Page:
Hot Standby Router Protocol

1 Introduction

1.1 What is HSRP?

HSRP is a Cisco proprietary redundancy protocol created in 1994 that allows an administrator to group gateway routers into something called a "standby group". Such a group will have one active gateway that will be forwarding traffic with a destination outside of the local network, and a number of gateways that will be in a standby state, ready to take over in case the current active gateway fails.

1.2 Features

  • Redundancy - it was built for this and it accomplishes this goal in a little over 10 seconds without any tweaking. It can be tweaked to converge in milliseconds on newer equipment
  • Interface tracking - it can track whether an interface goes down and switch to the other gateway if necessary
  • Provides some form of path control through prioritizing one gateway over another

2 Pieces of HSRP

2.1 HSRP Messages

  • Hello Message - the keepalive mechanism used by HSRP. Similar to all other Hello messages
  • Coup Message - a multicast message sent by the active router to all routers in the HSRP group to let them know that it has become the primary gateway
  • Resign Message - this happens after the active router comes back up from a failure. The secondary router will send this message to announce the others that it is no longer the active router because the primary router is back up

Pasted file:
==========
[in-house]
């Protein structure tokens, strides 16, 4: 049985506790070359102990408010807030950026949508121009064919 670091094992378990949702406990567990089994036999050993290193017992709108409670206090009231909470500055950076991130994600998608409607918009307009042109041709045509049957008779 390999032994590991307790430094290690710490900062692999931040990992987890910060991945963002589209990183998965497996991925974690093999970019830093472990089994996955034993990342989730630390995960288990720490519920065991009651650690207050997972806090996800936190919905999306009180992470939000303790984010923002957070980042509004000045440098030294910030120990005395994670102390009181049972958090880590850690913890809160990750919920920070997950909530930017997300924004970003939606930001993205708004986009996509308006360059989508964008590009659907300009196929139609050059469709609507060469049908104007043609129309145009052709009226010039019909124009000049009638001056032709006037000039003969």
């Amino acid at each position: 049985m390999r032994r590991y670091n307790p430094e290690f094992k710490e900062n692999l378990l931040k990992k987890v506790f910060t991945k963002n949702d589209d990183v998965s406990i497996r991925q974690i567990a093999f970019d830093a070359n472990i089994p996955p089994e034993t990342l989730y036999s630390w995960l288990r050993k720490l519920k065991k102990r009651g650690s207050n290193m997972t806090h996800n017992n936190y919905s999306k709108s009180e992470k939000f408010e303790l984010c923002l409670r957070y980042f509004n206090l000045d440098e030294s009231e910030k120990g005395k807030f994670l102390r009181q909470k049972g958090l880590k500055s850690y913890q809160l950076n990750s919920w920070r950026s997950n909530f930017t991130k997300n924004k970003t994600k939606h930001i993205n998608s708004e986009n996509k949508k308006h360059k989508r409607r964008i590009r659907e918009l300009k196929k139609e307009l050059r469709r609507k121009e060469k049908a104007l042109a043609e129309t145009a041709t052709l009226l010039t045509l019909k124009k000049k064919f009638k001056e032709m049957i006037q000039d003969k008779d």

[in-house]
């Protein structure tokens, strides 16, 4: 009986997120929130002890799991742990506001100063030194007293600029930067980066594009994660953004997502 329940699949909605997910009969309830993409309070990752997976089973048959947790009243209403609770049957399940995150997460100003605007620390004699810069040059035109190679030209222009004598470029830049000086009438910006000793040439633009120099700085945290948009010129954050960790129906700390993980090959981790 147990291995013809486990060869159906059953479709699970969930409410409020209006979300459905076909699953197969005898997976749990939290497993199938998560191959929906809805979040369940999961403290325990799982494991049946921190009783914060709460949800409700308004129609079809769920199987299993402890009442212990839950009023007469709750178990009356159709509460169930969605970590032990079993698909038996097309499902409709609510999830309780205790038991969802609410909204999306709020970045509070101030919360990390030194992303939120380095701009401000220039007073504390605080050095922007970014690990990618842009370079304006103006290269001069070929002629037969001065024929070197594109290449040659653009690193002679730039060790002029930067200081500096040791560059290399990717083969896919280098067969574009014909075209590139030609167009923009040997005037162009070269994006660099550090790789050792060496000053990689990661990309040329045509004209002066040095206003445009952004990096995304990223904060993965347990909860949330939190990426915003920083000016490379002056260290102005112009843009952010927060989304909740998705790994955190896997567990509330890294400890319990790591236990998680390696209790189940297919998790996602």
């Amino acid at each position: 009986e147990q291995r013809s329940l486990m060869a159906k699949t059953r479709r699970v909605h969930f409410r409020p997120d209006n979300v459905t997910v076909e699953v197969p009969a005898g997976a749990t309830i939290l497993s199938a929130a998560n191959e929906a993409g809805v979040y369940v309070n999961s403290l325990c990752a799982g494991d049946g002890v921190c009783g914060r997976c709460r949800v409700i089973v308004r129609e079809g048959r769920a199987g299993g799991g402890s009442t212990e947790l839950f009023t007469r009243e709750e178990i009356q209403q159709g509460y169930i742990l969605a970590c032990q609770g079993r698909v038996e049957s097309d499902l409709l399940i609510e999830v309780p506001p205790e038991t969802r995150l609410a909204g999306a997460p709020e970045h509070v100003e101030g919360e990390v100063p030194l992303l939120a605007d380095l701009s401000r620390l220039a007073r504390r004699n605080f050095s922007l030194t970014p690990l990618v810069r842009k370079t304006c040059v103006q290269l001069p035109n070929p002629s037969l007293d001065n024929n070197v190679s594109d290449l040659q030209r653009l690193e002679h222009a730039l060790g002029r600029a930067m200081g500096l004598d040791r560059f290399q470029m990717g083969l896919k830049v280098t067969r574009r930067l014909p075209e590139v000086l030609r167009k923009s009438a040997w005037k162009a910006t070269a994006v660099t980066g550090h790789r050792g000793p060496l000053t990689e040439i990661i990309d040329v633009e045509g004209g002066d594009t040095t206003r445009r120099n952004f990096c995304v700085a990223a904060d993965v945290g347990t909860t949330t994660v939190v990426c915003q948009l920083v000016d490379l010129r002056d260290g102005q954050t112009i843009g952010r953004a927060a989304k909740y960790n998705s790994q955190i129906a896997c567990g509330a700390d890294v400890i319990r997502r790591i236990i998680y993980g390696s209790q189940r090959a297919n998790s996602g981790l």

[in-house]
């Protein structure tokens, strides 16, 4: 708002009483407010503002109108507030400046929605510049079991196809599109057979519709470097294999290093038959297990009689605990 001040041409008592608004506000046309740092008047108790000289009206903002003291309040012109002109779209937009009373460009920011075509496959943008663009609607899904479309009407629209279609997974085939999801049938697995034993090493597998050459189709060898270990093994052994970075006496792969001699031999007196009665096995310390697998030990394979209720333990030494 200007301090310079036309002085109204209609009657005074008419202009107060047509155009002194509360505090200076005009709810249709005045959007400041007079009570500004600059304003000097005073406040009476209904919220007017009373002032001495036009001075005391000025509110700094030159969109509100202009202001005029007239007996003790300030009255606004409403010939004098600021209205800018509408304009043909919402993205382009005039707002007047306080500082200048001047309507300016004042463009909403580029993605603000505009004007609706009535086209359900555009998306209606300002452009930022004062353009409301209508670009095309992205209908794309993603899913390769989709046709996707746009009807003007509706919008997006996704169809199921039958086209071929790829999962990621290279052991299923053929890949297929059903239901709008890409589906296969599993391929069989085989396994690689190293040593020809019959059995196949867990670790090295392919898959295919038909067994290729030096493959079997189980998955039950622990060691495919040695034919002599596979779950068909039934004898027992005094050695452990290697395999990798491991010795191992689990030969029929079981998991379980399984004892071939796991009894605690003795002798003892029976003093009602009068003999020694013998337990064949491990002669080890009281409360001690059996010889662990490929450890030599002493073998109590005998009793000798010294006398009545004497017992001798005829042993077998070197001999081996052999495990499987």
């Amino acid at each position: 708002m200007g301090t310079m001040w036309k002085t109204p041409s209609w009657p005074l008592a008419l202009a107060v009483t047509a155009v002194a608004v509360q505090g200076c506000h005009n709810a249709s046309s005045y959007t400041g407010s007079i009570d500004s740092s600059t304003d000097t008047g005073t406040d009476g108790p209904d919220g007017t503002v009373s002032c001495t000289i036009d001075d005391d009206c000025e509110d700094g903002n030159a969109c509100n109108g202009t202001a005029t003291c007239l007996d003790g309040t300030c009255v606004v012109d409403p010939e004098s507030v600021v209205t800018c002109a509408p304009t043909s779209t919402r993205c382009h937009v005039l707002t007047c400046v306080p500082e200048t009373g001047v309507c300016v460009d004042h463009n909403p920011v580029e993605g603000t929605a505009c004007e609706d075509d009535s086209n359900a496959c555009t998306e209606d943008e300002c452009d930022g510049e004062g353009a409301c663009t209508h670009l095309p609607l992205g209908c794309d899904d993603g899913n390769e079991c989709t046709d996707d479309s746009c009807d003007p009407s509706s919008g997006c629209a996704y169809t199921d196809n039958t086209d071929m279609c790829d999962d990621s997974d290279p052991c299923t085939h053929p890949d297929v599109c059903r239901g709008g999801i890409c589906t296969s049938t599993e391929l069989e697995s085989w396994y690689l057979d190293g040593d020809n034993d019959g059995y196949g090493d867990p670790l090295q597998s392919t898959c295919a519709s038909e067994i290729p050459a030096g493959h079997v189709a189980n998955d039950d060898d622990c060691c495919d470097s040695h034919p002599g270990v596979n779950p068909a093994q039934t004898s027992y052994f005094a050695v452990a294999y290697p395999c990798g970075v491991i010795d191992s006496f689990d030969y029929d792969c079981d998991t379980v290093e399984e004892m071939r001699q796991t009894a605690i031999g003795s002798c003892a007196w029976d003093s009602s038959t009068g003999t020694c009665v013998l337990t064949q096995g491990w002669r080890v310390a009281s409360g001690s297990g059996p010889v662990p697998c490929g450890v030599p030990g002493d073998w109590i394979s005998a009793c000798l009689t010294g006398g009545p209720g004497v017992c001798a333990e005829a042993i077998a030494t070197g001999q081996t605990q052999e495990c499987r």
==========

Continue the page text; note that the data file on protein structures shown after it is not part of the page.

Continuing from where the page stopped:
2.2 The Active HSRP Router

For every standby group, an election takes place and the active router is chosen. Its role is to do the routing and forwarding duties for the group. The active router is the one that takes the identity of the HSRP group and responds to the virtual IP and virtual MAC addresses.

2.3 The Standby HSRP Router

The standby routers do not do anything, but they are ready to take over the routing/forwarding duties for the virtual IP and virtual MAC addresses in case the active router fails.

2.4 The Virtual IP and MAC Addresses

The virtual IP address is configured by the administrator and it is the IP address that identifies the group. A host machine will have its default gateway set as this IP address and the active router will be the one to respond to it.
The virtual MAC address is built according to a template:


0000.0C is the OUI for Cisco, 07.AC is the ID assigned for HSRP and ## is the HSRP standby group ID configured by the administrator.

The MAC address is necessary because of ARP. If the MAC address weren't shared between the routers, waiting for the ARP cache to time out would be necessary. They all know these two addresses, but only the active router will respond to them.

3 Active/Standby Election and Preemption

3.1 Priority

The election depends on a priority that is configurable by the administrator. The default priority is 100.

The router with the higher priority is elected as the active router. In case the priority is equal, then the higher IP address breaks the tie.

3.2 Preemption

By default, preemption is disabled, which means that in case the active router fails and comes back up, it will not become the active router again until the one who took the role fails.

With preemption, if a router with higher priority comes online, it will immediately become the active router and the router that was active will become a standby. Preemption does not happen with IP addresses, only with priority.

4 Configuration

The configuration example is on a separate page: Basic HSRP Configuration

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